DAVID CECELSKI:
They don't want to treat people like family.
MABEL WILLIAMS:
They don't want to treat people like family. And they refuse to acknowledge the fact that they're family because we're so different because we have that one bit of black blood, you know, that makes us black.
DAVID CECELSKI:
Right. So you think—. Robert had this way back and his grandmother, I understand, was his special—
MABEL WILLIAMS:
Oh yeah, was his special person that he loved and taught him about world events and got him interested in reading newspapers early on. And, yeah, she was a very—-. And handed him a rifle that his grandfather had used way back, and a musket-loaded rifle, which I still have.
DAVID CECELSKI:
Do you?
MABEL WILLIAMS:
Yes, yes.
DAVID CECELSKI:
That's [unclear] .
MABEL WILLIAMS:
Yes. So his brother also told me that his grandmother looked white. And he said one day a white insurance man came by and said to his grandmother, "Are you the only white family in this nigger neighborhood?" And said she looked at him and said, "Don't you ever say that to me again. I am not white. I am black. And this is not a nigger neighborhood. This is a black neighborhood." [Laughter]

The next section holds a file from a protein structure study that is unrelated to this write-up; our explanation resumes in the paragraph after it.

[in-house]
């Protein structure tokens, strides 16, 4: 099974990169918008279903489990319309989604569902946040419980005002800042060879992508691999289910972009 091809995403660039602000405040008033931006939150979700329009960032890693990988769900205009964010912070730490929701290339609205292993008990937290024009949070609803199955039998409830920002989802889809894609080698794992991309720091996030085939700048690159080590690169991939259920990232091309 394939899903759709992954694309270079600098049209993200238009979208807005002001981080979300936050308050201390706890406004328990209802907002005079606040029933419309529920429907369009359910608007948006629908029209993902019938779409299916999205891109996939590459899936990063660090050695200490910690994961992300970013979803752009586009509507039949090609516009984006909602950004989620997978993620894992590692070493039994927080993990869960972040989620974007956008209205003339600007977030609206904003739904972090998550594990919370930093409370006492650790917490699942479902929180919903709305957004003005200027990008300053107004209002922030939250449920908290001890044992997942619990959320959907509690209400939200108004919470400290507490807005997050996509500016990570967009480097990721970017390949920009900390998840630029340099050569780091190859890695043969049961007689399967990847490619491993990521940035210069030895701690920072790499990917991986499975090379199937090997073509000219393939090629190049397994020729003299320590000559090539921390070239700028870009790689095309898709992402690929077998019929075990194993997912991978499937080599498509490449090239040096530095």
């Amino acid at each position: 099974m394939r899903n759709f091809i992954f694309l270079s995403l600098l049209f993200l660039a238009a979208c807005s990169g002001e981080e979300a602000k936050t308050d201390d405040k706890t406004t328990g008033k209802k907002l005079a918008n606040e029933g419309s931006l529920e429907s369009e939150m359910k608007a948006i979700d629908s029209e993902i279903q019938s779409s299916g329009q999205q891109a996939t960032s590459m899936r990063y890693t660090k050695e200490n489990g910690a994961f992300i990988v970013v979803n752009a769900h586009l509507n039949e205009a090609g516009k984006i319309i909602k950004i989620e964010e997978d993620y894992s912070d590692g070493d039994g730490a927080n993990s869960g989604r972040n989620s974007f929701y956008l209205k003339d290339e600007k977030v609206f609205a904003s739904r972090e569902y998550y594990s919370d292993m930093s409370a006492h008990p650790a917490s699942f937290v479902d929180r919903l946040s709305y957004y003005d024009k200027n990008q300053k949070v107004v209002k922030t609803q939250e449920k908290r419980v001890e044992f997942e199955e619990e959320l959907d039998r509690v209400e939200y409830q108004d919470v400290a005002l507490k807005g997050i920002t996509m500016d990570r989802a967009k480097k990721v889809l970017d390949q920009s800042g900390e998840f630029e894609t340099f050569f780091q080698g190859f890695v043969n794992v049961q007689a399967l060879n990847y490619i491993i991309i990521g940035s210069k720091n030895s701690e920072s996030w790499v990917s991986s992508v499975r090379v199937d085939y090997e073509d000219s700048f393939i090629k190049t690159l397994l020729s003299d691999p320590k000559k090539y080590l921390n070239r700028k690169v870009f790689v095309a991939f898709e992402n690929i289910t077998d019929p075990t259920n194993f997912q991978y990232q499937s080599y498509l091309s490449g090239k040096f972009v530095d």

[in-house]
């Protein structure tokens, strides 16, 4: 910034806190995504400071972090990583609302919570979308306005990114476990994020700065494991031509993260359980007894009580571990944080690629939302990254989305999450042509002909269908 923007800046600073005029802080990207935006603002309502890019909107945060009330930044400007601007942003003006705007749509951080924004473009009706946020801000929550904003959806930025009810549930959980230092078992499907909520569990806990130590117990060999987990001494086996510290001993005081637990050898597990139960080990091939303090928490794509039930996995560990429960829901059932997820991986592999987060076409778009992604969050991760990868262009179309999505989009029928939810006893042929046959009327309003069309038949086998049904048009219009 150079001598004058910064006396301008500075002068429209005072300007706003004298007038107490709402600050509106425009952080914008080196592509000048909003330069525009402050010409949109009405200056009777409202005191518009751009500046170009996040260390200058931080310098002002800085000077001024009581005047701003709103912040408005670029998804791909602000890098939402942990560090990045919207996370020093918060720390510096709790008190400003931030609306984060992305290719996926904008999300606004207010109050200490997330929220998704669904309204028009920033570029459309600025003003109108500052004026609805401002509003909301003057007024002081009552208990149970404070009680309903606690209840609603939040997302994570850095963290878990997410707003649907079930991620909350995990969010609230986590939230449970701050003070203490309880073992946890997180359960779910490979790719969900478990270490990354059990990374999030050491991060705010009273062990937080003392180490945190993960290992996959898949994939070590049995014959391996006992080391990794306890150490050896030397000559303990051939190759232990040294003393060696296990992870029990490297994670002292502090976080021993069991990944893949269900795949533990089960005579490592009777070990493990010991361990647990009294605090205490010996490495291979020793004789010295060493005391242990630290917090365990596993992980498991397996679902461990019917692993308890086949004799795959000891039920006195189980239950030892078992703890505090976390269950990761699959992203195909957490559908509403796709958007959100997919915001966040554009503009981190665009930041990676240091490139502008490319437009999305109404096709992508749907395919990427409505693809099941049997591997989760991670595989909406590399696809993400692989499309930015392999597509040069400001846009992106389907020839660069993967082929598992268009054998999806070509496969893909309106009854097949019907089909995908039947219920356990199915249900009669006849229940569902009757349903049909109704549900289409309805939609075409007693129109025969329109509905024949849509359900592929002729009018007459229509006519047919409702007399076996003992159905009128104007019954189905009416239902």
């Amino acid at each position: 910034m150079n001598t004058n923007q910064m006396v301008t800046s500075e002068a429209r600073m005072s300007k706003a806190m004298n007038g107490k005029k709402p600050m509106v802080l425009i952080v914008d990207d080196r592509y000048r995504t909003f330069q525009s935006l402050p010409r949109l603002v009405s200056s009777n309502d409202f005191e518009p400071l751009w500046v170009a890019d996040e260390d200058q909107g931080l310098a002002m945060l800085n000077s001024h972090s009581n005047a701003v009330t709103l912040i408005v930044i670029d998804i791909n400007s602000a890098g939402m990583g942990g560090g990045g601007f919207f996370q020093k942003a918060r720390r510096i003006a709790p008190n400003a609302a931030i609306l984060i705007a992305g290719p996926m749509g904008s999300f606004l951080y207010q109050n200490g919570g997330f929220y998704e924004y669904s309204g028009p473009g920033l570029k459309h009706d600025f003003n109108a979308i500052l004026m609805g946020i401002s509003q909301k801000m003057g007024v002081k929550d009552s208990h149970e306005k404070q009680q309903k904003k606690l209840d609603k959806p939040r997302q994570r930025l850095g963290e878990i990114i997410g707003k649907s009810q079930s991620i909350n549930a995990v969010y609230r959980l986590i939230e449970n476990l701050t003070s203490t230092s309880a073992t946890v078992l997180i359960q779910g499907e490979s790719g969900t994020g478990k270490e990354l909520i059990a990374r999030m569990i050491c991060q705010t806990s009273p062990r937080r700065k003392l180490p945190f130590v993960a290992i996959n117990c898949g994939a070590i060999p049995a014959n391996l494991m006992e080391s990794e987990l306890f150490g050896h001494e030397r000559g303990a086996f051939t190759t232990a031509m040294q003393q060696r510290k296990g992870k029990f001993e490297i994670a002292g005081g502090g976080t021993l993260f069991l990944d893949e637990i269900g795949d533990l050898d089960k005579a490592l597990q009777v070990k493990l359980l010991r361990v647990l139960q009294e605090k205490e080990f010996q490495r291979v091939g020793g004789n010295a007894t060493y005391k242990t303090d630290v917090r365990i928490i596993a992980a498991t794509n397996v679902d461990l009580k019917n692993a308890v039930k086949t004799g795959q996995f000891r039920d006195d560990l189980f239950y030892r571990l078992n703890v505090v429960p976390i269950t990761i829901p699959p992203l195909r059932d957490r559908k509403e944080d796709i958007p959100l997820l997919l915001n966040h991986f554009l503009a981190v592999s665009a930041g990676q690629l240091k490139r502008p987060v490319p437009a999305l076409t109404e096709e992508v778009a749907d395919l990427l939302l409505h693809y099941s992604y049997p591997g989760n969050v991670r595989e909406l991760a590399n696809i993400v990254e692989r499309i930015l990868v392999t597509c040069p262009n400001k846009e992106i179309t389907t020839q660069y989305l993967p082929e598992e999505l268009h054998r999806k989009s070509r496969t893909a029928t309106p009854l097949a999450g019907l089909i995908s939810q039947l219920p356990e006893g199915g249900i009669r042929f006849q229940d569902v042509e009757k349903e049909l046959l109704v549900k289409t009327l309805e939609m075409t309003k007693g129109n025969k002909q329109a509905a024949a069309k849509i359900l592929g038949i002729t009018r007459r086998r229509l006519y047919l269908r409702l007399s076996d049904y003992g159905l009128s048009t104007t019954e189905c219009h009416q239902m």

DAVID CECELSKI:
Good for her. Lucky he didn't get shot.
MABEL WILLIAMS:
Yes. He's lucky he didn't get shot. I remember reading some report when one of Robert's aunts was visited by the FBI. And he wrote that she was more—she was worse than Robert after Robert had left Monroe. She said, "Well this is a no-good town." And she should've burned the damn town down. That was one of the direct descendants of this grandmother, her daughter, who made that—. Aunt Cora. She was really a wonderful person, too. But, yeah, he got—. He had a tradition of struggle and of anger at the society for refusing to recognize people as people. And I think that's—. Robert didn't like to talk about it. His older brother John would talk about it. But Robert didn't like to talk about that connection. So he wouldn't talk about it very much. But his older brother would.
DAVID CECELSKI:
I wonder why not? [unclear]
MABEL WILLIAMS:
I told him that he wanted to deny that portion of his—that German stubborn portion of his heritage. And he would only claim the black portion [Laughter] because they denied him. I think that's the reason why. And he didn't like that part of it. But, you know, that's a reality that we face. That is a reality when you start to go back and research and find—. I don't remember which president said it was the most inhumane form of slavery he'd ever seen because people were selling their own sons and daughters into slavery. And the south knew that they were doing that. They knew that they—. They knew and they have never faced up to that fact. They have never faced up. Monroe has never faced up to the fact.